DJ Event Planner
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Do you know the difference between a tux or a suit? I do. It's the lapels and buttons. The lapels on a tux will have some added feature like satin or ‘piping' as it is known in the business. The buttons on a tux will be cloth-covered as opposed to the traditional plastic-type on a suit. I now know this because I'm currently working at a tux shop – at least for a while. Add me to the many in the event and hospitality professions that have had to look for another source of income – or pivot (the word of the year) – after seeing my business dramatically affected by this thing we all have come too familiar with – the COVID-19 pandemic.
It's been a year that has seen the unemployment rate climb to heights not seen since the eighties. Over 100,000 bars and restaurants permanently close, 8000 plus retail stores shuttered for the final time, and, of course, an events industry that has nearly been rendered obsolete.
I've personally known those in our profession who have closed their offices and moved their business to the lower level of their home, and others who found employment elsewhere at places like a pizza joint, ride-sharing or delivery services.
Is this then the time to consider giving up the dream of relying on your Mobile DJ career as your sole source of income and look for more secure employment?
Maybe not, says Dan Nichols, a former staff member of the now-defunct Detroit Entrepreneurship Institute and a self-described lifelong entrepreneur himself. “I think that it is absolutely gut-wrenching awful that so many dreams have been stepped on.” says Dan, but then is quick to add, as someone that has always been self-employed, “[but] I don't know another way to be, I don't want another way to be. This is what fills me – and what fills me and makes me feel great is to be able to go create something.”
As a man who has dabbled in many things, including a long career as a wedding DJ, Dan finds true happiness in being his own boss. “I've never built anything bigger than me. I've never hired employees. As an entrepreneur, I've created a job for myself but never truly built a business. I made a decision when this whole thing [the pandemic] went down that it is not even in the realm of possibility for me to go work for someone. I said to myself, ‘okay, what are you going to do next?'”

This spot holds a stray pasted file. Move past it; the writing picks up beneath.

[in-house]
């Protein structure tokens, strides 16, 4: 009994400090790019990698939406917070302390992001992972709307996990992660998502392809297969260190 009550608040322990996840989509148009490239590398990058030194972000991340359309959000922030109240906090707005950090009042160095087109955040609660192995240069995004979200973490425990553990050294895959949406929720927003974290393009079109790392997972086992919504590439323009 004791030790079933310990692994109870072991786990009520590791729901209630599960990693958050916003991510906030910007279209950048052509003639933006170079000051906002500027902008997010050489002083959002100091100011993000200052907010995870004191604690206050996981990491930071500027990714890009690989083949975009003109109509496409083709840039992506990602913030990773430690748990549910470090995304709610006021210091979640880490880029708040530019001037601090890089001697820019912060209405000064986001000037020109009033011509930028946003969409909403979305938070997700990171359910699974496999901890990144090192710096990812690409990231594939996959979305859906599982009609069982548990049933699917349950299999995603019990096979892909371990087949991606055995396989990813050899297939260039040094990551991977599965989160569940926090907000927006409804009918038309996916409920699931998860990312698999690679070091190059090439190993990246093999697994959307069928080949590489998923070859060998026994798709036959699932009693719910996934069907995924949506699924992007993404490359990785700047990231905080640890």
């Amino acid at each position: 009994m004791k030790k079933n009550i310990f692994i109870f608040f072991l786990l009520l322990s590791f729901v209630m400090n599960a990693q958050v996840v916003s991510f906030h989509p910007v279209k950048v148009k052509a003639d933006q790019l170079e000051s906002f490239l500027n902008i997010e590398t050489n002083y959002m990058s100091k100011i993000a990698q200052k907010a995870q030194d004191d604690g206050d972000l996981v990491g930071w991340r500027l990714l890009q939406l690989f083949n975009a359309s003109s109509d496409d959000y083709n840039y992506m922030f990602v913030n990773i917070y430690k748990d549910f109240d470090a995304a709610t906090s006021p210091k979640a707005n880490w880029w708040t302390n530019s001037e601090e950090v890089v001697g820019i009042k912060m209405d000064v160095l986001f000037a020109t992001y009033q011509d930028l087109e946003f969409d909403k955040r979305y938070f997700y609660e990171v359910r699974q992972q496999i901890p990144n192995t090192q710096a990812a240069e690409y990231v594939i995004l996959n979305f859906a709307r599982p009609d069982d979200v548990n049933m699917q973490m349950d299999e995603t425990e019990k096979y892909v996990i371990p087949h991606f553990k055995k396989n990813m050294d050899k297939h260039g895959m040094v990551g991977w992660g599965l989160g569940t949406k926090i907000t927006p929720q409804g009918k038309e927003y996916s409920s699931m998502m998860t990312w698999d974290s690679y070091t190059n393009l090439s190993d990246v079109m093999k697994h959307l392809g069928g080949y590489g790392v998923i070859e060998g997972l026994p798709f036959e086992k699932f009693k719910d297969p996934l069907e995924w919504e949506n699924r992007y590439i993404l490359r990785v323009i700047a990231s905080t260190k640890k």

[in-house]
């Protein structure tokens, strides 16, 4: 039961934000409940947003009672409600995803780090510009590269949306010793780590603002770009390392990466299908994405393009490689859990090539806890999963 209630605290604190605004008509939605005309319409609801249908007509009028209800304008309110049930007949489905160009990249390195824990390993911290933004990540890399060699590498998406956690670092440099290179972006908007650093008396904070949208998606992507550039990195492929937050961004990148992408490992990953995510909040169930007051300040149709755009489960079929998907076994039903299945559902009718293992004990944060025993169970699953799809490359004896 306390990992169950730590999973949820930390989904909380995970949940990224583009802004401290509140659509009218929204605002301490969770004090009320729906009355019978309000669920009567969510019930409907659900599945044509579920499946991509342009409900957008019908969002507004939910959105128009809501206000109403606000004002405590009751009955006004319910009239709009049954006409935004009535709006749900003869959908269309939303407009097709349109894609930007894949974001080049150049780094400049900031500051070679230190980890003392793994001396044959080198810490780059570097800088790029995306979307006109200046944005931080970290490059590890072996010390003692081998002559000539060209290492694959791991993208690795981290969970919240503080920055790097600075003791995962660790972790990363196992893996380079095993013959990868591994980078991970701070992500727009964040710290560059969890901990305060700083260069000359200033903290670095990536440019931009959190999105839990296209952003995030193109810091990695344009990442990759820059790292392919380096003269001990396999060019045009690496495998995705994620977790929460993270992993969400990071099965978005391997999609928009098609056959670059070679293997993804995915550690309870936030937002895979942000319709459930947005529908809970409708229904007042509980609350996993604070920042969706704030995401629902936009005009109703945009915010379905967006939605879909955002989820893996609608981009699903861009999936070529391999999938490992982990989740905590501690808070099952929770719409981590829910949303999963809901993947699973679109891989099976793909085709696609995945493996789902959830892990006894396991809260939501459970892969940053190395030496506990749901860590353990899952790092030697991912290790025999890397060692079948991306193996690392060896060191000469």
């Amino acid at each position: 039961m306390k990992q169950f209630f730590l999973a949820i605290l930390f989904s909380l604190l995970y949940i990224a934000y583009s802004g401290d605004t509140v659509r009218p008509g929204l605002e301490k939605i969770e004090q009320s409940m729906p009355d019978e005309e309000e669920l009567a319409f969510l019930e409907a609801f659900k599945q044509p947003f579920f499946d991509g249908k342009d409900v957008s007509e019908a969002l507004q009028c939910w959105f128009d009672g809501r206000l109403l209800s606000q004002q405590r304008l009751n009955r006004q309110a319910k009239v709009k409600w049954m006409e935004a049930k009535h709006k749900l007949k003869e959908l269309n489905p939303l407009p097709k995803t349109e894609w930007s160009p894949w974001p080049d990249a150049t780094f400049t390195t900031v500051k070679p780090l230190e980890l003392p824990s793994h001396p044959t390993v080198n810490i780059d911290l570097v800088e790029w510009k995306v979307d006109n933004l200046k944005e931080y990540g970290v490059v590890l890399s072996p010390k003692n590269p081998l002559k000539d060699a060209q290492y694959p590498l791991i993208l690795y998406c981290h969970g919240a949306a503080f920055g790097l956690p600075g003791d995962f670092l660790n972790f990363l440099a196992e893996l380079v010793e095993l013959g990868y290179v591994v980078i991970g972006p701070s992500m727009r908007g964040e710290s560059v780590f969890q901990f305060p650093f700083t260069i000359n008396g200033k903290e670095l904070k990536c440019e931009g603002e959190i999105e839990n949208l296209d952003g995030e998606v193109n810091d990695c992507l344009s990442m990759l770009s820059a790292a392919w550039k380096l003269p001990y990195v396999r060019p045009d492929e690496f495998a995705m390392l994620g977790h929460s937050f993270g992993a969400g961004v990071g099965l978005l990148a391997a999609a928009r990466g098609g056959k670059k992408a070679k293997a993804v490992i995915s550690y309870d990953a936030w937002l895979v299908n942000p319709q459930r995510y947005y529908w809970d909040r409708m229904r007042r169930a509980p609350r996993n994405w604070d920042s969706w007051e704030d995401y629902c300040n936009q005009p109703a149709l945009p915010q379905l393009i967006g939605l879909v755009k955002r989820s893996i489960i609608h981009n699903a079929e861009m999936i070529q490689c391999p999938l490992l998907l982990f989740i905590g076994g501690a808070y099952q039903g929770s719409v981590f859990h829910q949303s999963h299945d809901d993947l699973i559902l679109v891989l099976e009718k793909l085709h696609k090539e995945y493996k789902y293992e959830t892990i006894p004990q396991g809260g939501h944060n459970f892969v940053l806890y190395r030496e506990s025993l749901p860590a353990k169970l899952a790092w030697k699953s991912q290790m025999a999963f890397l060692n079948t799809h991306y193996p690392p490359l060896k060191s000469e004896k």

Beyond being a mobile DJ and professional game show host, Dan's most recent venture included being a corporate interpersonal dynamics coach. As a corporate trainer and someone in the entertainment industry, Dan has seen both of those careers come to a screeching halt. “We both know that the first thing to get cut in a budget crisis is training and entertainment, right?”
Christina Rader is also a long time, self-employed entrepreneur, owning her single op marketing company, Re:Think Marketing. Fortunately, she has not seen many of her clients close business or cut back on marketing during these economic tough times. “Those that have done so have done it because they cannot have large crowds in their stores.” she said, then adds, “Some have pivoted {there's that word again) to offer more on-line options or other amenities such as curbside pick-up or delivery.”
Christina herself has taken on a side hustle as a part-time realtor. It's more so for the networking aspect than financial needs though. “I just needed to get away from the desk,” she says.
And Dan has started yet another endeavor. In the midst of all this madness he has founded Grow Studios, a video marketing and podcast recording space just north of Detroit, which enables him to continue to encourage and help those that wish to chase their passion.
“I don't think anyone should give up their dreams.” he says. “They say there is faith, hope and love and the greatest of these they say is love but I have to tell you I wrestle with that one because to me the greatest of these is hope. And why do I say that? Because if you don't have hope you have nothing. Giving up your dream is like saying I'm giving up on this possibility.
“I think you need to rethink and rewire.' says Dan. “I think it's okay to go work for somebody and kind of refigure your life and go okay, I'm gonna figure this stuff out, I'm gonna get back on my feet.and then I'm going to do my thing again.
“I got an email one day that said sometimes the start ups just have to keep starting up.”
The way I see it, it's just about time to start up again.
Until next time
You can check out Dan's latest project at
Christina can be found at

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